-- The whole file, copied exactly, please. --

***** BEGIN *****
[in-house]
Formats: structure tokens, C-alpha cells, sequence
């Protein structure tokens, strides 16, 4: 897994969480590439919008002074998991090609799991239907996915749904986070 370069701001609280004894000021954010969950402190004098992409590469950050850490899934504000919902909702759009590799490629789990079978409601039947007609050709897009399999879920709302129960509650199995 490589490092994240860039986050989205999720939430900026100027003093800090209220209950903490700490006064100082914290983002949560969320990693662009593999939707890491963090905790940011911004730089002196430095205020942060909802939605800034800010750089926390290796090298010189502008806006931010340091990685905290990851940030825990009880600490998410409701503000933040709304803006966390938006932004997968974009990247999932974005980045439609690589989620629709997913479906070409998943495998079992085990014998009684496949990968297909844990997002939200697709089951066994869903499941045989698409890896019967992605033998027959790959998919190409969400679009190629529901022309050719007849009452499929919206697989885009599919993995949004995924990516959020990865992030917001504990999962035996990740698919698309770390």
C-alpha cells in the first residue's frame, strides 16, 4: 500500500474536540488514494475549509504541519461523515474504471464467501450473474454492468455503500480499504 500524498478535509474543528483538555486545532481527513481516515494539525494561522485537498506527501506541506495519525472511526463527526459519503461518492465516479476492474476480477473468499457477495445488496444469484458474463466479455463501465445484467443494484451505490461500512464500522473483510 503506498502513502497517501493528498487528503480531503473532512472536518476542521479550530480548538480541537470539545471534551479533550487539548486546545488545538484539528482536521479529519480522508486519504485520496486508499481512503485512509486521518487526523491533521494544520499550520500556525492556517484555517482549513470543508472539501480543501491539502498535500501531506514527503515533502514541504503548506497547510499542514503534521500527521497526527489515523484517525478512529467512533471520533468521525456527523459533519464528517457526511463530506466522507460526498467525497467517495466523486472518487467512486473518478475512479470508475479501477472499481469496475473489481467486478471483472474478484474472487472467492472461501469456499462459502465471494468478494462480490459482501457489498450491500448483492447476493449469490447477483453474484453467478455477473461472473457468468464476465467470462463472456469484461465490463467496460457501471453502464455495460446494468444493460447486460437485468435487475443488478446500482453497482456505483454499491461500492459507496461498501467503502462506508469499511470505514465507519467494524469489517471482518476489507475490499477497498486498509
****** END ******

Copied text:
[in-house]
Formats: structure tokens, C-alpha cells, sequence
């Protein structure tokens, strides 16, 4: 897994969480590439919008002074998991090609799991239907996915749904986070 370069701001609280004894000021954010969950402190004098992409590469950050850490899934504000919902909702759009590799490629789990079978409601039947007609050709897009399999879920709302129960509650199995 490589490092994240860039986050989205999720939430900026100027003093800090209220209950903490700490006064100082914290983002949560969320990693662009593999939707890491963090905790940011911004730089002196430095205020942060909802939605800034800010750089926390290796090298010189502008806006931010340091990685905290990851940030825990009880600490998410409701503000933040709304803006966390938006932004997968974009990247999932974005980045439609690589989620629709997913479906070409998943495998079992085990014998009684496949990968297909844990997002939200697709089951066994869903499941045989698409890896019967992605033998027959790959998919190409969400679009190629529901022309050719007849009452499929919206697989885009599919993995949004995924990516959020990865992030917001504990999962035996990740698919698309770390």
C-alpha cells in the first residue's frame, strides 16, 4: 500500500474536540488514494475549509504541519461523515474504471464467501450473474454492468455503500480499504 500524498478535509474543528483538555486545532481527513481516515494539525494561522485537498506527501506541506495519525472511526463527526459519503461518492465516479476492474476480477473468499457477495445488496444469484458474463466479455463501465445484467443494484451505490461500512464500522473483510 503506498502513502497517501493528498487528503480531503473532512472536518476542521479550530480548538480541537470539545471534551479533550487539548486546545488545538484539528482536521479529519480522508486519504485520496486508499481512503485512509486521518487526523491533521494544520499550520500556525492556517484555517482549513470543508472539501480543501491539502498535500501531506514527503515533502514541504503548506497547510499542514503534521500527521497526527489515523484517525478512529467512533471520533468521525456527523459533519464528517457526511463530506466522507460526498467525497467517495466523486472518487467512486473518478475512479470508475479501477472499481469496475473489481467486478471483472474478484474472487472467492472461501469456499462459502465471494468478494462480490459482501457489498450491500448483492447476493449469490447477483453474484453467478455477473461472473457468468464476465467470462463472456469484461465490463467496460457501471453502464455495460446494468444493460447486460437485468435487475443488478446500482453497482456505483454499491461500492459507496461498501467503502462506508469499511470505514465507519467494524469489517471482518476489507475490499477497498486498509